Re: Is ARIA A11y only? [Was: @aria-describedat at-risk ...]

The ARIA-1.1 spec Introduction says the following:

"User Agent Support


"Aside from using WAI-ARIA markup to improve what is exposed to
accessibility APIs, user agents behave as they would natively. Assistive
technologies react to the extra information in the accessibility API as
they already do for the same information on non-web content. User agents
that are not assistive technologies, however, need do nothing beyond
providing appropriate updates to the accessibility API.

"The WAI-ARIA specification neither requires or forbids user agents from
enhancing native presentation and interaction behaviors on the basis of
WAI-ARIA markup.  Mainstream user agents might expose WAI-ARIA
navigational landmarks (for example, as a dialog box or through a
keyboard command) with the intention to facilitate navigation for all
users.  User agents are encouraged to maximize their usefulness to
users, including users without disabilities."
					      We should probably fix the
					      grammar in the last
					      paragraph quoted above,
					      i.e. should be "neither
					      requires nor forbids."

					      Beyond that I'm at a loss
					      to understand how this is
					      insufficiently clear,
					      including for DescribedAt.


James Craig writes:
> On Dec 10, 2014, at 1:28 PM, Richard Schwerdtfeger <> wrote:
> > 
> > We are not in candidate recommendation stage. It is too early to state it is at risk. 
> It's never too early to add an editorial note.
> > You are completely wrong that aria-describedat cannot be implemented in a device independent way.
> Have you read the editorial note in question? You seem to be under the impression that I've stated something other than what I said.
> It would be trivial (but pointless) to expose a "described at" URL to an accessibility API. This is not in question. The RFC-2119 requirements in question are:
> >> User agents SHOULD provide a device-independent mechanism to allow a user to navigate the user agent to content referenced by the aria-describedat attribute. User agents SHOULD also provide a device-independent mechanism to return the user's focus from the descriptive content view to the original content view. For example, a user agent may provide access to the document or document fragment referenced by the aria-describedat attribute in a contextual menu associated with the object.
> I said, "These requirements (not aria-describedat in general, but specifically these RFC-2119 statements) are specifically *NOT IMPLEMENTABLE* in any reasonable way because:"
> 1. "They do not follow any established ARIA pattern"
> Nothing in ARIA 1.0 changes the default UI of the browser. It only changes the user agent's mapping to the accessibility API. At least four (4) implementors have commented in this thread to say this change would be problematic for a variety of reasons. You can choose to ignore those concerns if you like, but it pretty clearly indicates these statements are at risk. 
> 2. and they "conflict with the defined behavior of every native host language."
> Forcing these mainstream UI requirements is specifically not implementable because it would conflict with the required behavior of every host language/technology: HTML, SVG, EPUB, etc. The languages define their own behavior. If you want this as a mainstream feature for each host language, ARIA needs to define the requirement more like it defines the requirement for "focus navigation". Note that it does not define "tabindex" as part of the ARIA spec itself.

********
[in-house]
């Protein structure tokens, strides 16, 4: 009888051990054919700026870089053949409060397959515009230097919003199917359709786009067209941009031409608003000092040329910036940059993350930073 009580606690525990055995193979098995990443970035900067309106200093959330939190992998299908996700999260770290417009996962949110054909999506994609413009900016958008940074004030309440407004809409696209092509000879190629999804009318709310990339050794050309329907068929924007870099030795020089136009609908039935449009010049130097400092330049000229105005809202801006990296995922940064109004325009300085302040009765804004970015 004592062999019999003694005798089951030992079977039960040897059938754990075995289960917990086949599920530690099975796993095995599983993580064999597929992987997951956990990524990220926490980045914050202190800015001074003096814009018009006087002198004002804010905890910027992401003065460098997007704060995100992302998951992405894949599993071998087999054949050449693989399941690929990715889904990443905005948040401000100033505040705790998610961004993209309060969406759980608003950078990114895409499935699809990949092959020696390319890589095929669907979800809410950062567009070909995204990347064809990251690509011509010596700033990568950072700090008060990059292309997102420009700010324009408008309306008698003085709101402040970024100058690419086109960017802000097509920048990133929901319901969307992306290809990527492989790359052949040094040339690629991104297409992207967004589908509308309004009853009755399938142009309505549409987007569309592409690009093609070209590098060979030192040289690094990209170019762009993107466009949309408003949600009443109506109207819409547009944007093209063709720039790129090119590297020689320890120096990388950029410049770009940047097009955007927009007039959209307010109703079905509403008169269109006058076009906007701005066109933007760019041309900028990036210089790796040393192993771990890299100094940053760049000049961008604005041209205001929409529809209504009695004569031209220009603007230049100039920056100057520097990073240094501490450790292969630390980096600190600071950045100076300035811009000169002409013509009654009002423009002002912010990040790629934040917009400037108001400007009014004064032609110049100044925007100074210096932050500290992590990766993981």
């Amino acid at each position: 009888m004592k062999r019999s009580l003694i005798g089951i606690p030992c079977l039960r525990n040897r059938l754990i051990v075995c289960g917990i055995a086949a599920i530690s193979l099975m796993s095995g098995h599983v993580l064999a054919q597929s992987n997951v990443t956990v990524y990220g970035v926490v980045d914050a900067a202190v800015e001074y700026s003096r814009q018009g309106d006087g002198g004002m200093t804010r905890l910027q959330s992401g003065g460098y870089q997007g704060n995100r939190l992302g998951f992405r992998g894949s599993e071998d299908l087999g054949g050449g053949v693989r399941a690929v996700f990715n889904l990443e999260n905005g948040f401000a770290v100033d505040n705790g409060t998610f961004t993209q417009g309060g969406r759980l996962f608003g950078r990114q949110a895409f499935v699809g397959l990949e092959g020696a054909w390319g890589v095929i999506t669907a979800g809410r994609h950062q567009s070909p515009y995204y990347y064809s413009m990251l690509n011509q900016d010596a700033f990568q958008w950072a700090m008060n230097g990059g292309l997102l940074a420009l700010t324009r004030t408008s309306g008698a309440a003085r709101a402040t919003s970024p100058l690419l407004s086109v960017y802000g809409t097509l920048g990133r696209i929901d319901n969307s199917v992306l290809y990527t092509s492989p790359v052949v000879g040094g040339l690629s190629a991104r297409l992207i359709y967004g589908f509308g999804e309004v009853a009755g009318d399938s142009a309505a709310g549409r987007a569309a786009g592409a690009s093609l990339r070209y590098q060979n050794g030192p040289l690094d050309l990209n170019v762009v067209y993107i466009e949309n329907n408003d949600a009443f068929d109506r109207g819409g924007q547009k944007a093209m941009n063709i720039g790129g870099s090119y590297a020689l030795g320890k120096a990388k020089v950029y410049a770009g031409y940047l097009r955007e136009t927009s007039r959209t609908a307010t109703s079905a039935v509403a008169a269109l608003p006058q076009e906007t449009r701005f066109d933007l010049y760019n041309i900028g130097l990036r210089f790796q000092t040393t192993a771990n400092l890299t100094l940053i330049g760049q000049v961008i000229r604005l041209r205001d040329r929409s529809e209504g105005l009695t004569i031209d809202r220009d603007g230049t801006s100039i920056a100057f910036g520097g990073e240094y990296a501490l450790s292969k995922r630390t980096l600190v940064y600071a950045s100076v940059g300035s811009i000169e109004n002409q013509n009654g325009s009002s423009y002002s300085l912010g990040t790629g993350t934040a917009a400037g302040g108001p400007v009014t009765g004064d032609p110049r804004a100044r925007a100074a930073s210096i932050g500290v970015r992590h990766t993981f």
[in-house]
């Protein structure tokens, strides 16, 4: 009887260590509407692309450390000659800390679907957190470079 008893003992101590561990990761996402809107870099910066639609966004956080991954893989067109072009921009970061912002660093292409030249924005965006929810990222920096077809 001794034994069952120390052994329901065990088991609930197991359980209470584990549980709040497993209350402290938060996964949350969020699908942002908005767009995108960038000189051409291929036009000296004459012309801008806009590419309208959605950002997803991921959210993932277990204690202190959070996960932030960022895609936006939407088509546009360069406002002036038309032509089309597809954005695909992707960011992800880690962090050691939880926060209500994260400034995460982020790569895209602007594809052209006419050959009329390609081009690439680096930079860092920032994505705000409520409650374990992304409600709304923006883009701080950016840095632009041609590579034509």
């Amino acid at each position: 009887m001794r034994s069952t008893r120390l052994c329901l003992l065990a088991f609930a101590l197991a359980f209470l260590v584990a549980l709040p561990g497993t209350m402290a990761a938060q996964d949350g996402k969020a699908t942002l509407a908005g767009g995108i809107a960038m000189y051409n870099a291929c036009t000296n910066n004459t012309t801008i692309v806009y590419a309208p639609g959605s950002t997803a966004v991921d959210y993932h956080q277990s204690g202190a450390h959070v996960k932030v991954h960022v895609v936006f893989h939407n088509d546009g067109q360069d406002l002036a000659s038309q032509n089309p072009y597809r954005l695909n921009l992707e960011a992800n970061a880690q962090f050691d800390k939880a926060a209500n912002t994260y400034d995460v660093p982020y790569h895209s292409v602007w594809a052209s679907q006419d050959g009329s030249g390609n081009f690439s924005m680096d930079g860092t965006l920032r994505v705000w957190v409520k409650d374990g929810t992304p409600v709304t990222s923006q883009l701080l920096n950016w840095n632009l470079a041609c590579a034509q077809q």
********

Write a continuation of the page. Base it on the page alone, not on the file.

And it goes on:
> The "focus navigation" requirement from ARIA:
> >> 7.3 Focus Navigation
> >> 
> >> An implementing host language MUST provide support for the author to make all interactive elements focusable, that is, any renderable or event-receiving elements. An implementing host language MUST provide a facility to allow web authors to define whether these focusable, interactive elements appear in the default tab navigation order. The tabindex attribute in HTML 5 is an example of one implementation.
> Cite:
> Using a similar pattern, ARIA could state that, ~"An implementing host language SHOULD provide a way to link to descriptive content" or something along those lines. FWIW, any link would satisfy this requirement.
> > It is not your decision to put something at risk. It is the working groups decision. Period.
> I would agree with you if this was the formal indicator of at-risk status that you see in CR docs, but there is none. What is there is an editorial note that is dated and signed that says, the "previous paragraph may be at risk" and links to a discussion of why. It's very clearly an editorial note, and it's been there for more than six months. It's even in the previous heartbeat draft:
> > It is inappropriate that you made a decision on behalf of the working group. We are not even remotely close to CR. 
> I made no such decision. I simply stated a fact in an editorial note. It's completely appropriate.
> > Furthermore, the stake holder that requested this feature is part of PF and you initiated this discussion on a list not used for the ARIA specification and they don't even have a seat at the table. 
> Janina and Michael asked me to post this to XTech because they were concerned that public-pfwg and public-html-a11y are not open lists. In contrast, anyone can join and post to XTech.
> James


Janina Sajka,	Phone:	+1.443.300.2200

Linux Foundation Fellow
Executive Chair, Accessibility Workgroup:

The World Wide Web Consortium (W3C), Web Accessibility Initiative (WAI)
Chair,	Protocols & Formats
	Indie UI

Received on Thursday, 11 December 2014 04:44:56 UTC